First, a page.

The Precision Medicine Initiative

Quote Feature

“Doctors have always recognized that every patient is unique, and doctors have always tried to tailor their treatments as best they can to individuals. You can match a blood transfusion to a blood type — that was an important discovery. What if matching a cancer cure to our genetic code was just as easy, just as standard? What if figuring out the right dose of medicine was as simple as taking our temperature?”
- President Obama, January 30, 2015

So what is Precision Medicine?

President Obama participates in a panel discussion moderated by Dr. James Hamblin of The Atlantic on the importance of PMI at the White House, February 25, 2016.

It's health care tailored to you.

In his 2015 State of the Union address, President Obama announced that he's launching the Precision Medicine Initiative — a bold new research effort to revolutionize how we improve health and treat disease.

Until now, most medical treatments have been designed for the “average patient.” As a result of this “one-size-fits-all” approach, treatments can be very successful for some patients but not for others. Precision Medicine, on the other hand, is an innovative approach that takes into account individual differences in people’s genes, environments, and lifestyles. It gives medical professionals the resources they need to target the specific treatments of the illnesses we encounter, further develops our scientific and medical research, and keeps our families healthier.

Advances in Precision Medicine have already led to powerful new discoveries and several new treatments that are tailored to specific characteristics, such as a person’s genetic makeup, or the genetic profile of an individual’s tumor. This is helping transform the way we can treat diseases such as cancer: Patients with breast, lung, and colorectal cancers, as well as melanomas and leukemias, for instance, routinely undergo molecular testing as part of patient care, enabling physicians to select treatments that improve chances of survival and reduce exposure to adverse effects.

And we’re committed to protecting your privacy every step of the way. The White House is working with the Department of Health and Human Services and other federal agencies to solicit input from patient groups, bioethicists, privacy and civil liberties advocates, technologists, and other experts, to help identify and address any legal and technical issues related to the privacy and security of data in the context of Precision Medicine.

Get more facts about the Precision Medicine Initiative here.

Check out the NIH Precision Medicine page here.

What is the Precision Medicine Initiative?

Mission statement:

To enable a new era of medicine through research, technology, and policies that empower patients, researchers, and providers to work together toward development of individualized care.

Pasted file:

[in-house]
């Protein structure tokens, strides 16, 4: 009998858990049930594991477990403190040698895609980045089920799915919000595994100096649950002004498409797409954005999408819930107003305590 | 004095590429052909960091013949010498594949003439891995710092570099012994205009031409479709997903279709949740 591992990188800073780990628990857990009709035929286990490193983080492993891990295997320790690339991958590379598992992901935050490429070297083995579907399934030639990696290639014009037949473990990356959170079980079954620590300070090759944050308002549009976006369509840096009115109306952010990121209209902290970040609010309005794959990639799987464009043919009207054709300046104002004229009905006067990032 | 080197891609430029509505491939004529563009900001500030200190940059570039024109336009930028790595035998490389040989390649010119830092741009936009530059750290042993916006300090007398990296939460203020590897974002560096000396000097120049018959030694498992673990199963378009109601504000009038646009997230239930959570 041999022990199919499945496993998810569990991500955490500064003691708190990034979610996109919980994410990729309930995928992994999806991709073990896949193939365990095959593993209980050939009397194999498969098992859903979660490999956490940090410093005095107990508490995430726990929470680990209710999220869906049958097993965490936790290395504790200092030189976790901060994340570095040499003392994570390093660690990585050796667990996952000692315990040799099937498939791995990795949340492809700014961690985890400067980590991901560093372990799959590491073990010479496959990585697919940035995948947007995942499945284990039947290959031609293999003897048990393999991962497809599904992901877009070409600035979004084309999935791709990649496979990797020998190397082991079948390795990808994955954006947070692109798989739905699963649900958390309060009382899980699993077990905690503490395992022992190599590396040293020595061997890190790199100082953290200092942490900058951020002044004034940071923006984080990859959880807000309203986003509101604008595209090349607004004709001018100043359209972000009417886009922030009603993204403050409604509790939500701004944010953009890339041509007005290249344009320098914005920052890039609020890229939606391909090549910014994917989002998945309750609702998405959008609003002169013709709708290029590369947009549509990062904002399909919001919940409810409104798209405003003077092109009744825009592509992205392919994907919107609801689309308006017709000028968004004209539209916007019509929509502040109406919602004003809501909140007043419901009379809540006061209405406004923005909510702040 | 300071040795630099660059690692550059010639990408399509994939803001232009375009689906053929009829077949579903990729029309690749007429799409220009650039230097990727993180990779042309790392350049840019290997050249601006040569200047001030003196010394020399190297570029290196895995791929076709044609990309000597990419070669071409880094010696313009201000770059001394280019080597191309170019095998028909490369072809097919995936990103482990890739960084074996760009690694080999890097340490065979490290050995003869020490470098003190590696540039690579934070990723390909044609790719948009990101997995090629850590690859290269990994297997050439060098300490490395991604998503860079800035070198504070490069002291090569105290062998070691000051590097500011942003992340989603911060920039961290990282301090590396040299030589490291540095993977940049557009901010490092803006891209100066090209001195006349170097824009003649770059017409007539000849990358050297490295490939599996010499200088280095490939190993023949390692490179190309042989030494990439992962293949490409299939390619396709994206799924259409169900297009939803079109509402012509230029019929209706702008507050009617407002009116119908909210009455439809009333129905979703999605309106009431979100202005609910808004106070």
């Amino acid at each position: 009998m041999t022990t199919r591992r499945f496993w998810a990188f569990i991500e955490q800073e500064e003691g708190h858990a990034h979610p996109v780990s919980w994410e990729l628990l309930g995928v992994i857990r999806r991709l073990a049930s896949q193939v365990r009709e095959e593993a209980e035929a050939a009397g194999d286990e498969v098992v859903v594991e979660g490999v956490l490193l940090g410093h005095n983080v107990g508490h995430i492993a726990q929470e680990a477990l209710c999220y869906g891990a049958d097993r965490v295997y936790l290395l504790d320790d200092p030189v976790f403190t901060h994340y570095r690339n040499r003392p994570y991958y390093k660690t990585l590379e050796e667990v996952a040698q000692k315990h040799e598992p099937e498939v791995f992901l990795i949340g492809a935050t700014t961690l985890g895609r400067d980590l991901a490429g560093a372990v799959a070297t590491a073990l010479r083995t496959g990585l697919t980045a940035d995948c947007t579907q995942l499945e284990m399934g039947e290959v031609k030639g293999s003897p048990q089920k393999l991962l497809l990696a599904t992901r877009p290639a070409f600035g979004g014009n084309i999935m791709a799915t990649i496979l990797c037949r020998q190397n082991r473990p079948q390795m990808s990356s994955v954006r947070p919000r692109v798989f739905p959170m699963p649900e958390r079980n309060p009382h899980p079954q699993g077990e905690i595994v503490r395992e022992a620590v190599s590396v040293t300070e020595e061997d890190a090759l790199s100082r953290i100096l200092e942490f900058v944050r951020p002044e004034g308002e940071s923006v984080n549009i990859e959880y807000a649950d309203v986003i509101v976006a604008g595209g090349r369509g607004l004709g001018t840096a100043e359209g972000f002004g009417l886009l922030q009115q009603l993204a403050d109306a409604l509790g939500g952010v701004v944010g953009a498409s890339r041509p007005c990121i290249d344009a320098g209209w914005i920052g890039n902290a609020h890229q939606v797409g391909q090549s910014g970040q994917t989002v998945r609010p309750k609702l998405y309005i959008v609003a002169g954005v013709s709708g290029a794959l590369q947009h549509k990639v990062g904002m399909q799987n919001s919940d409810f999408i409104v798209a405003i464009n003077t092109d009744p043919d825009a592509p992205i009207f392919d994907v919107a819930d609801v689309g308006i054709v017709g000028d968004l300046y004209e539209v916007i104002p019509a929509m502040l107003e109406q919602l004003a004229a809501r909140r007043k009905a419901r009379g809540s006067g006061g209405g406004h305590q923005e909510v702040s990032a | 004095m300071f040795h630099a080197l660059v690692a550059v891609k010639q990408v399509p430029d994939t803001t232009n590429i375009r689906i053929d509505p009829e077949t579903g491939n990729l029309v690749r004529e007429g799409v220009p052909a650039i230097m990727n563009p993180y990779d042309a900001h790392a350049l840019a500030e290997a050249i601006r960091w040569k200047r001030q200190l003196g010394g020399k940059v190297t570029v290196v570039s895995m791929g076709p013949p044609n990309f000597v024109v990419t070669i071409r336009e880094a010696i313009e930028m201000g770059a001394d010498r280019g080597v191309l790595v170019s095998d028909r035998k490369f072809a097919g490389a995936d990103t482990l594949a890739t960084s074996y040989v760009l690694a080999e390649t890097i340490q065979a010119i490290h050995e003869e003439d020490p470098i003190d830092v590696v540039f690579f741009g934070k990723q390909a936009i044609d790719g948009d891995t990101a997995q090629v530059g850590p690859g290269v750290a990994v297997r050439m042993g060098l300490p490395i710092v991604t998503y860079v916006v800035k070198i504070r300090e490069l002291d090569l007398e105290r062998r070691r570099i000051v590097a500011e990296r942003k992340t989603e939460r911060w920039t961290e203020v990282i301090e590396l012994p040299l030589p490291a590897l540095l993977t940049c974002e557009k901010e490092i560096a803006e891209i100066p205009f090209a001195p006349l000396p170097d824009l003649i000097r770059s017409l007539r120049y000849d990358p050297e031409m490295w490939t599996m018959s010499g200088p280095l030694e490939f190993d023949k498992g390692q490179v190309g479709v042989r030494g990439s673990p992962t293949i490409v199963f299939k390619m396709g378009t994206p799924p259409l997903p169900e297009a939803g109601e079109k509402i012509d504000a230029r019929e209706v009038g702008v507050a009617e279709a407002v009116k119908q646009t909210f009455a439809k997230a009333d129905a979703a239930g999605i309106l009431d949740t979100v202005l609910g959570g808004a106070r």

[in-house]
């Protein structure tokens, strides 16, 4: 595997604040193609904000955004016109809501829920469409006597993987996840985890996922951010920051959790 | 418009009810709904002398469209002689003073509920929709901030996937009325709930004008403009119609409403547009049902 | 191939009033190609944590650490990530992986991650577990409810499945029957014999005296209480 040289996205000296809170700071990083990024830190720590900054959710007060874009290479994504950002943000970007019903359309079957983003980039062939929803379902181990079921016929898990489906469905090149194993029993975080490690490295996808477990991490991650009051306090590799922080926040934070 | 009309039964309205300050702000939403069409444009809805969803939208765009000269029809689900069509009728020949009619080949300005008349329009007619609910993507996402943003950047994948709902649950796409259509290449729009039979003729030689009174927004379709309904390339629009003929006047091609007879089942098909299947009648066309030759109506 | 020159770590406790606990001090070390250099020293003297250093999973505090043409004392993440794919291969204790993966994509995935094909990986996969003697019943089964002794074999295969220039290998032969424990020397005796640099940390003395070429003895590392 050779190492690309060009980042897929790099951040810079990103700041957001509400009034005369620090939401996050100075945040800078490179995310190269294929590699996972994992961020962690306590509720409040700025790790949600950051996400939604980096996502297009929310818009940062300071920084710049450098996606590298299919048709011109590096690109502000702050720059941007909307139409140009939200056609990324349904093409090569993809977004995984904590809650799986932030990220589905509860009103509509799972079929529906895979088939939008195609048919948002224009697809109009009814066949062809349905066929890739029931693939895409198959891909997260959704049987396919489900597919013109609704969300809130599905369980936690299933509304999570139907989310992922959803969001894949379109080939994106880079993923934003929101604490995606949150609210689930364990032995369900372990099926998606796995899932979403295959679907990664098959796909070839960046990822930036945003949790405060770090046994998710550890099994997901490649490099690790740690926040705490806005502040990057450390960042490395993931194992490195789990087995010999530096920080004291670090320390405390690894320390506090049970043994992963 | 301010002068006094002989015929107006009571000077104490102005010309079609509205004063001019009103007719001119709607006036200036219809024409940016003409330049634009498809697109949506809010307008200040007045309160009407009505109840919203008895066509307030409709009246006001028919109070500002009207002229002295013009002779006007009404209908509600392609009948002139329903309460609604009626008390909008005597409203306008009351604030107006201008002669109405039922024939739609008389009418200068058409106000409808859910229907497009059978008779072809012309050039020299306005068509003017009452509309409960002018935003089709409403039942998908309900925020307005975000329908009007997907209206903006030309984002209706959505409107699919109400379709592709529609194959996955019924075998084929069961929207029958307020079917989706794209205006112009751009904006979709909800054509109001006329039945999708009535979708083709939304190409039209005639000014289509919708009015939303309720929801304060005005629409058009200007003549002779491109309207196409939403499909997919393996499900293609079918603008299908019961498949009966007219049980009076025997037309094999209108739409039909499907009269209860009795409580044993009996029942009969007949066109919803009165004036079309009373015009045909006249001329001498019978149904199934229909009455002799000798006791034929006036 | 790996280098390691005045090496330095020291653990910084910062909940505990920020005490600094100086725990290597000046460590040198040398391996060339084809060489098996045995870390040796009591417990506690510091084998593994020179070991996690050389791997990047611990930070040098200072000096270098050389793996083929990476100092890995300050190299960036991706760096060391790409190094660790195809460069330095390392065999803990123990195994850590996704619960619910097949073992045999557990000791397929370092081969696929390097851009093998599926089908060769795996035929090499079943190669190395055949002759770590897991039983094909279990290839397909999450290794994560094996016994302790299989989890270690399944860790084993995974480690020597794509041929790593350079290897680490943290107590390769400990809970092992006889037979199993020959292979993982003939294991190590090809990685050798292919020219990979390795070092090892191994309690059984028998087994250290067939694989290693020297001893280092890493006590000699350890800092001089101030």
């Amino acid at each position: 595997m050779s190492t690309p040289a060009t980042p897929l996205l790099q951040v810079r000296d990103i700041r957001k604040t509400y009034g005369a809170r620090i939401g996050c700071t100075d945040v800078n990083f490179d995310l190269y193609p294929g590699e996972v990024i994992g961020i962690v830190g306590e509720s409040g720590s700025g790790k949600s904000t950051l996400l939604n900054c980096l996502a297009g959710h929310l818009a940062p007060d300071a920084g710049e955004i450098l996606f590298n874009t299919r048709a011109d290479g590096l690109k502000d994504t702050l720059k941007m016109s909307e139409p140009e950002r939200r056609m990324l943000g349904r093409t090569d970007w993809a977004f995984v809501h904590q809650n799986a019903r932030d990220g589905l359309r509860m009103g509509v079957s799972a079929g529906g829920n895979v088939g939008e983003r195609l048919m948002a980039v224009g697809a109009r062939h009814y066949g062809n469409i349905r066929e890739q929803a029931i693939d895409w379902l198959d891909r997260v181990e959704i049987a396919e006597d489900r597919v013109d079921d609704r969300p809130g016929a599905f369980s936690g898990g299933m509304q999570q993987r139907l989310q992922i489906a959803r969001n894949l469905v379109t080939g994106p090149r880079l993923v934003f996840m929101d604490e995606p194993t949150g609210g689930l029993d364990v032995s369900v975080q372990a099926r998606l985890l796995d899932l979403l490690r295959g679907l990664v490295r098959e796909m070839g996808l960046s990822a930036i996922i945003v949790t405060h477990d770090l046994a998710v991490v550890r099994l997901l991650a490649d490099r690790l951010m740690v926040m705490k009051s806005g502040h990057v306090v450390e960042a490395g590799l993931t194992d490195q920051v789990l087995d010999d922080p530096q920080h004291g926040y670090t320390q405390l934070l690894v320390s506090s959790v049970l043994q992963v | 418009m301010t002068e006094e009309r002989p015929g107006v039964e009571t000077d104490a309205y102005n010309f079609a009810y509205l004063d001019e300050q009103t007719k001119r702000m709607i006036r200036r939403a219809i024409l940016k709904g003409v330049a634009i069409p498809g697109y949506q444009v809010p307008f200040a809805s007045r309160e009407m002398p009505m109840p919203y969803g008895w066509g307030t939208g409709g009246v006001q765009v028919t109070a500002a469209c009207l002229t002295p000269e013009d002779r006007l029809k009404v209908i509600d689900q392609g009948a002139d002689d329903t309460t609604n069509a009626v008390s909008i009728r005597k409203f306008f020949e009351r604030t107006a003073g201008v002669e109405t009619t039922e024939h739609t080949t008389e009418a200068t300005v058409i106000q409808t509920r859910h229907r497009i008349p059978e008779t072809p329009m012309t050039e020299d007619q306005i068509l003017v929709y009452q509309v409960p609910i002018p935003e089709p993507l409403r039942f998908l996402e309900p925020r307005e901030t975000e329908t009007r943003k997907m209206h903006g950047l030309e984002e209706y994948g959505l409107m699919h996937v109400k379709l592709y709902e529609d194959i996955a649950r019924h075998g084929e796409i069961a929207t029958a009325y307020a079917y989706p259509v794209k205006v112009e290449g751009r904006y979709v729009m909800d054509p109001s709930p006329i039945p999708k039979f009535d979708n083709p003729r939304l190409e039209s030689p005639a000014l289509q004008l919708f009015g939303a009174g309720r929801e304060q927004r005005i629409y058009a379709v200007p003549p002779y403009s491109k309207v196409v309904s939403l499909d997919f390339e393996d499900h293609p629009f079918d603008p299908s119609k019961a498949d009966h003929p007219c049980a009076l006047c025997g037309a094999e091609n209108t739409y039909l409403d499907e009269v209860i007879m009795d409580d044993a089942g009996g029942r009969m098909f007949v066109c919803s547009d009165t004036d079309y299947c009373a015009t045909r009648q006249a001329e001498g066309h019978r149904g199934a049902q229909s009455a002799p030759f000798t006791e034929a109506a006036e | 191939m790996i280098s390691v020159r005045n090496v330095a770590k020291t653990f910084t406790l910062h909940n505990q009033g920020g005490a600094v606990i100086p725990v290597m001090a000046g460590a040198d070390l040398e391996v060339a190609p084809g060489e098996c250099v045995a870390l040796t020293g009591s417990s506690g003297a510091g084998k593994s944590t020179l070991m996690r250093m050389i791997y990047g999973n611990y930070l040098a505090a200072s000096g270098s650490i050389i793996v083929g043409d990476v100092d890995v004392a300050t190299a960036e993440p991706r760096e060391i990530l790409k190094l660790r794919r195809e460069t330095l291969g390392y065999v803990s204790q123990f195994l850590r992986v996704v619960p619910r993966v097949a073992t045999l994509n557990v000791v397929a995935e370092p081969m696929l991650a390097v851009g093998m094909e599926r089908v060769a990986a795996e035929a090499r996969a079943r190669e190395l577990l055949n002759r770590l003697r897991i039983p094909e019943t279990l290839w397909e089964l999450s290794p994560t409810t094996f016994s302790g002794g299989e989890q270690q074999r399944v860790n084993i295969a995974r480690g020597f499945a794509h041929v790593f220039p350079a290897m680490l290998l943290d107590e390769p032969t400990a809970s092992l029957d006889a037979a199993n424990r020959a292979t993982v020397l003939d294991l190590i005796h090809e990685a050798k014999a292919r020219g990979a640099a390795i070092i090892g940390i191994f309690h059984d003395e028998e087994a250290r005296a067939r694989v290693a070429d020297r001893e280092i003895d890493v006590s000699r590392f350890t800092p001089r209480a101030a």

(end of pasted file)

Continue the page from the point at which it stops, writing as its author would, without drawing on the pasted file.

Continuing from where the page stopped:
The future of precision medicine will enable health care providers to tailor treatment and prevention strategies to people’s unique characteristics, including their genome sequence, microbiome composition, health history, lifestyle, and diet. To get there, we need to incorporate many different types of data, from metabolomics (the chemicals in the body at a certain point in time), the microbiome (the collection of microorganisms in or on the body), and data about the patient collected by health care providers and the patients themselves. Success will require that health data is portable, that it can be easily shared between providers, researchers, and most importantly, patients and research participants.

Agencies across the Federal government are doing important work to support the President’s vision. This is an “all of government” effort, leveraging the unique expertise and history of each agency to carry forward the President’s vision of individualized treatments for every American. Here’s how each participating agency is moving ahead to implement PMI:

      Department of Health and Human Services (HHS)

    • NIH is building the Precision Medicine Initiative (PMI) Cohort Program, with the goal of collecting data from one million or more U.S. volunteers who are engaged as partners in a longitudinal, long-term effort to transform our understanding of health and disease.
      • NCI, a second PMI effort housed in the NIH National Cancer Institute, seeks to expand cancer precision medicine clinical trials, examine mechanisms of drug resistance in cancer patients, develop new cancer pre-clinical models, and establish a national cancer knowledge system.
    • FDA is developing new regulatory approaches for evaluating next-generation genomic sequencing technologies. In addition, the agency launched precisionFDA in December 2015, a crowd-sourced, cloud-based platform where the community can test, develop, and validate Next Generation Sequencing software and methods.
    • ONC is accelerating opportunities for innovative collaboration around pilots and testing of standards that support health IT interoperability for research, encouraging adoption of policies and standards to support privacy and security, and advancing standards that support a participant-driven approach to patient data contribution.
    • OCR is developing regulatory guidance and other tools to ensure that individuals and HIPAA covered entities understand the patient’s right to access their health information, enabling them to donate it for research.

      Department of Veterans Affairs

    VA continues to expand the Million Veteran Program through enrollment of Veteran volunteers and planned collaborations with DOD. In addition, VA has funded eight scientific projects that will utilize the MVP resource.